- Cliff Krahenbill aka Prof. K
How I recovered from a ransomware attack
Got hit with the .Doc File Virus so I thought I would share with you how I was able to recover from the attack. Unfortunately for me, this was a new version of the decrypter ransomware virus and nothing I tried could detect or remove it, to new.
When this happens you have one of three choices:
Wait for the new variant to be analyzed and the fix posted on the Internet.
Pay the $1000.00 to get your files back.
Loose everything and start over.
Ransomware is a huge money maker for cyber criminals and with the onset of cyber currency, it has really taken off. The price to decrypt your files? 1/4 of a bit coin or roughly $1000.00 US. Bit coins are impossible to trace and for the time being, unregulated
The ransomware comes via a .vbs script which is how I got it. I downloaded a paper from a student from one of the online universities I teach for. I thought it was strange because the assignment should have been copied and pasted into the text editor used to post the assignment, but it does happen.
As soon as I opened the downloaded Word document my machine went into overdrive and I noticed every shortcut now appeared as Microsoft Word icon. Just as suddenly, all my files began to sync with my online storage. I quickly logged off of my Google drive and my Dropbox and there on my desktop appeared a text file entitled, "You files here.txt" and that is how it was labeled.
Here are the contents of the file:
This file could be found in every folder the ransomware hit. I'm still finding it.
How I fixed the problem
Avast! was useless in detecting the ransomware nor could it find and remove it. I downloaded Malwarebytes which was able to find it but by now the damage was done. I searched high and low for a fix of this variant but to no avail.
Guideline of life:
If it's important to you, back it up off of your machine and create at least two remote backups and keep one offline.
I deleted my infected install and did a full format. When I finished the reinstall, I reconnected to my Google Drive and Dropbox. Both have backups of original versions of the file so even if the original does get encrypted with ransomware, the original is saved as the previous version.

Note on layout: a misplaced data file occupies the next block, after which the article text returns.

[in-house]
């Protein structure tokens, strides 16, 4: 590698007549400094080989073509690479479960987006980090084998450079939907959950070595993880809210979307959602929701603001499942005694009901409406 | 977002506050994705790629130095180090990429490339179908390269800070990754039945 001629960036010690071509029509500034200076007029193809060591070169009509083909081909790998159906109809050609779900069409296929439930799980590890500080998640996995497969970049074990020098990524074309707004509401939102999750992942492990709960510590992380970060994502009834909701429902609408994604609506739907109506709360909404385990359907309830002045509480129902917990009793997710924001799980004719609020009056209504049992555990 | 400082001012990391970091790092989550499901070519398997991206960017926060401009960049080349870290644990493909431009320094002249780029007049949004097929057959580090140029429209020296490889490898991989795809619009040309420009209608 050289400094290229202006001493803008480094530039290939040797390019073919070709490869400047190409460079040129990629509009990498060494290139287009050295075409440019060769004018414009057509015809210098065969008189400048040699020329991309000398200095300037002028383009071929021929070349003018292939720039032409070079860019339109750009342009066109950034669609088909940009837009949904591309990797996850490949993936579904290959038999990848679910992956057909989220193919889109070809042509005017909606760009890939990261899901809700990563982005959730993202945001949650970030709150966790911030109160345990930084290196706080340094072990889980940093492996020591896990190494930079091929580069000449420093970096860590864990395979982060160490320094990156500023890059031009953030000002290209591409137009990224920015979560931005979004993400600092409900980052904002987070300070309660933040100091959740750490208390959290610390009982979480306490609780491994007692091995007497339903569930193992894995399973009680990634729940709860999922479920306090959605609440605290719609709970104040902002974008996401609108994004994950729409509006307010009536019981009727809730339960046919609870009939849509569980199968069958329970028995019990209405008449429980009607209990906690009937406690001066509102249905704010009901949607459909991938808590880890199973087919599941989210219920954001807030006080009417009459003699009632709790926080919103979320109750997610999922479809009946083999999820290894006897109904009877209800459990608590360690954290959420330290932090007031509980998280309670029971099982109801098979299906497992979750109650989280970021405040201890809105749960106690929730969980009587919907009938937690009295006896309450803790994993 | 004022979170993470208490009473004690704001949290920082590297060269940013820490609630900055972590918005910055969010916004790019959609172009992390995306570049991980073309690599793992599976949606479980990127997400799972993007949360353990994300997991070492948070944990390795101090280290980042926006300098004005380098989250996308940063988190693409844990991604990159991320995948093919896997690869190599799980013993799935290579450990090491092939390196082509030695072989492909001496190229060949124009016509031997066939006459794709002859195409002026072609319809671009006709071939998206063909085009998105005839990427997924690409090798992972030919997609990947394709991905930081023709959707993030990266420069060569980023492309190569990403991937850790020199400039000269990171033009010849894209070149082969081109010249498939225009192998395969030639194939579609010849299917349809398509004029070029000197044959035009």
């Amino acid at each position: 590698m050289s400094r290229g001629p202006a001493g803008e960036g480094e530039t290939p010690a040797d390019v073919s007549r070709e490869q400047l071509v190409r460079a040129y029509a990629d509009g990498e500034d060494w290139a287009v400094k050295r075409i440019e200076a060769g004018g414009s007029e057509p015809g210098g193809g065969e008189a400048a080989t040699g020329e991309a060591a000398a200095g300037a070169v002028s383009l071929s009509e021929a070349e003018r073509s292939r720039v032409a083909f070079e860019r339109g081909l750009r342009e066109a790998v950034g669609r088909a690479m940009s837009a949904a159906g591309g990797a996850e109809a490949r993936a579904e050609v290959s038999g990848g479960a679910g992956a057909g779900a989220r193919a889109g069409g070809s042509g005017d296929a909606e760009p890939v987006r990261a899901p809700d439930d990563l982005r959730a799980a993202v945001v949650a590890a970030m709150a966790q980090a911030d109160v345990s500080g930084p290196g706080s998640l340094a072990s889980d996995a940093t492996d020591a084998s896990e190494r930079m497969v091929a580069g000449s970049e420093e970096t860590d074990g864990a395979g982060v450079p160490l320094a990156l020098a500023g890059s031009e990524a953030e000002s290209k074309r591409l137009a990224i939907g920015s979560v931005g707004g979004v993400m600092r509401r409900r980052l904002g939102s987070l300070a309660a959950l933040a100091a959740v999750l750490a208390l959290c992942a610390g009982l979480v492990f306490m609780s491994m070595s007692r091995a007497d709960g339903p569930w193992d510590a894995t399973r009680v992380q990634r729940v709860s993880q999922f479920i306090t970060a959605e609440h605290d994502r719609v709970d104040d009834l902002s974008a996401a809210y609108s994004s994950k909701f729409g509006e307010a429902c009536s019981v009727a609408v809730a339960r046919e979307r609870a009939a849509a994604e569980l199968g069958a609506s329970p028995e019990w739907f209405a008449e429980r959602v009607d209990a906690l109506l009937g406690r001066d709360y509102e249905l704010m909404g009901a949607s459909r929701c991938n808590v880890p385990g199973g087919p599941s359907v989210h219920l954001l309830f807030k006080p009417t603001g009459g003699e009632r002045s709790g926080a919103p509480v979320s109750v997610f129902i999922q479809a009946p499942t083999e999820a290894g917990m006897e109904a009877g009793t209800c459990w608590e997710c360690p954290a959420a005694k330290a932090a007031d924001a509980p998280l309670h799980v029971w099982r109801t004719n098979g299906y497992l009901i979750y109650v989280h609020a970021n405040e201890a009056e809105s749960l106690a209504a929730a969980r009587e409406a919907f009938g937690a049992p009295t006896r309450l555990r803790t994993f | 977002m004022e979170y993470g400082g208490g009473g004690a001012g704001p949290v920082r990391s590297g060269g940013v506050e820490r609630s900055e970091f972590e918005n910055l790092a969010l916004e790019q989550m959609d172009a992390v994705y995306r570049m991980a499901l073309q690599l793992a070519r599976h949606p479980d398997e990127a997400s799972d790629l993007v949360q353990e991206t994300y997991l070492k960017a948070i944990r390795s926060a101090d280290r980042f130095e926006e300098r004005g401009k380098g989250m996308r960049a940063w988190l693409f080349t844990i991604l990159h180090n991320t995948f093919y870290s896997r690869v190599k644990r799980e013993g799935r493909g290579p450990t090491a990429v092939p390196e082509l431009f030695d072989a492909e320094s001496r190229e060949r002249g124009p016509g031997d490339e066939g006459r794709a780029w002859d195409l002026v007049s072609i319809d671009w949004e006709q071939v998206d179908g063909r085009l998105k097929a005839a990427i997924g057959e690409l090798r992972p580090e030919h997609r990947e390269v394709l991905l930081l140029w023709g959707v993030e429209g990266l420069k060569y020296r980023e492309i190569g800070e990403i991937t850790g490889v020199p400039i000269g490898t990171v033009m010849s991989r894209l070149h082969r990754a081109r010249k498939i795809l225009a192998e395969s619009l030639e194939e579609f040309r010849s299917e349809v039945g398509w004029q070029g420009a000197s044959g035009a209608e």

I don't have a lot of data on Google, so I was able to spend a couple of hours rolling back files to a previous version and that fixed that. The other issue is ever file gets a new .doc file extension added on to it. An example would be. myfile.txt.doc so even though I restored the file, I still had to go in and remove the additional .doc extension for each restored file.
I have a paid account on Dropbox, so I called their tech support and had them roll my files back to a specific day and time. That worked but I still had to go through all my Dropbox files and remove that annoying .doc extension.
The ransomware turned out to be more of an inconvenience than anything else. It took a few hours of my time to restore my OS and files but having everything backed up in the cloud is what saved me this time.
That was my first encounter with ransomware and I take plenty of precautions. This is just an indicator of how sophisticated cyber criminals are becoming at deploying these types of malware attacks.
It's getting to the point where we need to consider using a virtual machine or at least use a sandbox when launching a browser to use the Internet or check your email. The same can be said for downloading and opening attachments from the Internet.
Using a Virtual Sandbox
I've tried two different sandbox programs, Sandboxie and Shade. Sandboxie could not install it's driver or start it's service. Told me I needed to get a hotfix from Microsoft but that hotfix is no longer available for download.
Shade installed just fine but once I added Word to it's console, it blue screened my machine.I removed Word from the program and launched one of the three browsers Shade took control of. The browser just gave me a white window with all extensions and add-ons disabled.
I have installed a free IDS/IPS called GesWALL. GesWall blocks any unauthorized access to the system files and isolates your trusted application. Very simple, nothing to configure.
Microsoft finally released SP1 for Windows 7 and the all current updates as a roll up, so I have downloaded both and installed.
Something new I have added to the mix. Once the reinstall of the OS is done and I have all my apps installed and the machine is where it needs to be, I perform a full Windows Backup and store that image on an external drive which I then power off until the next full backup.
I'm still using Avast! but I found the free version works must better than the paid version.
I stopped using a VPN a while back, but I am seriously considering the need. I stopped using Cyberghost because every time they updated their desktop app, it broke my VPN capability and I finally had enough with it.
I also have backups of my most critical data to a thump drive which gets put away in my desk until I need it.
I wanted to share my proof of concept with everyone and let you know you can recover from a ransomware attack if you prepare for one. This is the first time I have been infected in years, I can't remember the last time I had a run in with any malware.